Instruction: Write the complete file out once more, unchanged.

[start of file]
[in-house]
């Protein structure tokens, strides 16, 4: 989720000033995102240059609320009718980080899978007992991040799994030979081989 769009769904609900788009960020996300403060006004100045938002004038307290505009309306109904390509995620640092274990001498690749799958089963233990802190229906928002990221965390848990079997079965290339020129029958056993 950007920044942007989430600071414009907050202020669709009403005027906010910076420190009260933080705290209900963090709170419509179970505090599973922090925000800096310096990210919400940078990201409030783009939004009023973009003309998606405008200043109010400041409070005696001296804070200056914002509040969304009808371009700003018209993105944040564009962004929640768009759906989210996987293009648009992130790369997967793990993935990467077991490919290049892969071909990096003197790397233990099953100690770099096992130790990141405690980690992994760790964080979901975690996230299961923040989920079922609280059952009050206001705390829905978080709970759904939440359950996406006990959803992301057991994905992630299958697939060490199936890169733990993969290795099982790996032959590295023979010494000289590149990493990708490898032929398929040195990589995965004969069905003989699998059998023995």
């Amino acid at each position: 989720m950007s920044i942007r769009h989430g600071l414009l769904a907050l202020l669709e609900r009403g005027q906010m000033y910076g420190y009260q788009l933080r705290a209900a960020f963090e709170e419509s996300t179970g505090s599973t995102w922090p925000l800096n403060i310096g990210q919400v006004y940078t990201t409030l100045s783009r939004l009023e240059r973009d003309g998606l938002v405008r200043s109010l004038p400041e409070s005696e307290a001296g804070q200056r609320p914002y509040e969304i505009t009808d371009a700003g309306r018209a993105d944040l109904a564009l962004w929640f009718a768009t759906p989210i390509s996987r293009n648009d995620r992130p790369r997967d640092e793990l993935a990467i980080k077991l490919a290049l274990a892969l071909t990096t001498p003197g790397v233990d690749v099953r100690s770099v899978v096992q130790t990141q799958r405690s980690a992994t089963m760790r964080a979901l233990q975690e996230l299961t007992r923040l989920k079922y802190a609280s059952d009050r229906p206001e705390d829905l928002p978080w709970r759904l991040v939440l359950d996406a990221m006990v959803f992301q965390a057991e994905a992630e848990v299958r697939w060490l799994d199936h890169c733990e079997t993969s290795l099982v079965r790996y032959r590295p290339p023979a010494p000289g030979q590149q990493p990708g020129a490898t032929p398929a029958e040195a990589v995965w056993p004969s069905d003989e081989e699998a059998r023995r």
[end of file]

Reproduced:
[in-house]
């Protein structure tokens, strides 16, 4: 989720000033995102240059609320009718980080899978007992991040799994030979081989 769009769904609900788009960020996300403060006004100045938002004038307290505009309306109904390509995620640092274990001498690749799958089963233990802190229906928002990221965390848990079997079965290339020129029958056993 950007920044942007989430600071414009907050202020669709009403005027906010910076420190009260933080705290209900963090709170419509179970505090599973922090925000800096310096990210919400940078990201409030783009939004009023973009003309998606405008200043109010400041409070005696001296804070200056914002509040969304009808371009700003018209993105944040564009962004929640768009759906989210996987293009648009992130790369997967793990993935990467077991490919290049892969071909990096003197790397233990099953100690770099096992130790990141405690980690992994760790964080979901975690996230299961923040989920079922609280059952009050206001705390829905978080709970759904939440359950996406006990959803992301057991994905992630299958697939060490199936890169733990993969290795099982790996032959590295023979010494000289590149990493990708490898032929398929040195990589995965004969069905003989699998059998023995």
């Amino acid at each position: 989720m950007s920044i942007r769009h989430g600071l414009l769904a907050l202020l669709e609900r009403g005027q906010m000033y910076g420190y009260q788009l933080r705290a209900a960020f963090e709170e419509s996300t179970g505090s599973t995102w922090p925000l800096n403060i310096g990210q919400v006004y940078t990201t409030l100045s783009r939004l009023e240059r973009d003309g998606l938002v405008r200043s109010l004038p400041e409070s005696e307290a001296g804070q200056r609320p914002y509040e969304i505009t009808d371009a700003g309306r018209a993105d944040l109904a564009l962004w929640f009718a768009t759906p989210i390509s996987r293009n648009d995620r992130p790369r997967d640092e793990l993935a990467i980080k077991l490919a290049l274990a892969l071909t990096t001498p003197g790397v233990d690749v099953r100690s770099v899978v096992q130790t990141q799958r405690s980690a992994t089963m760790r964080a979901l233990q975690e996230l299961t007992r923040l989920k079922y802190a609280s059952d009050r229906p206001e705390d829905l928002p978080w709970r759904l991040v939440l359950d996406a990221m006990v959803f992301q965390a057991e994905a992630e848990v299958r697939w060490l799994d199936h890169c733990e079997t993969s290795l099982v079965r790996y032959r590295p290339p023979a010494p000289g030979q590149q990493p990708g020129a490898t032929p398929a029958e040195a990589v995965w056993p004969s069905d003989e081989e699998a059998r023995r």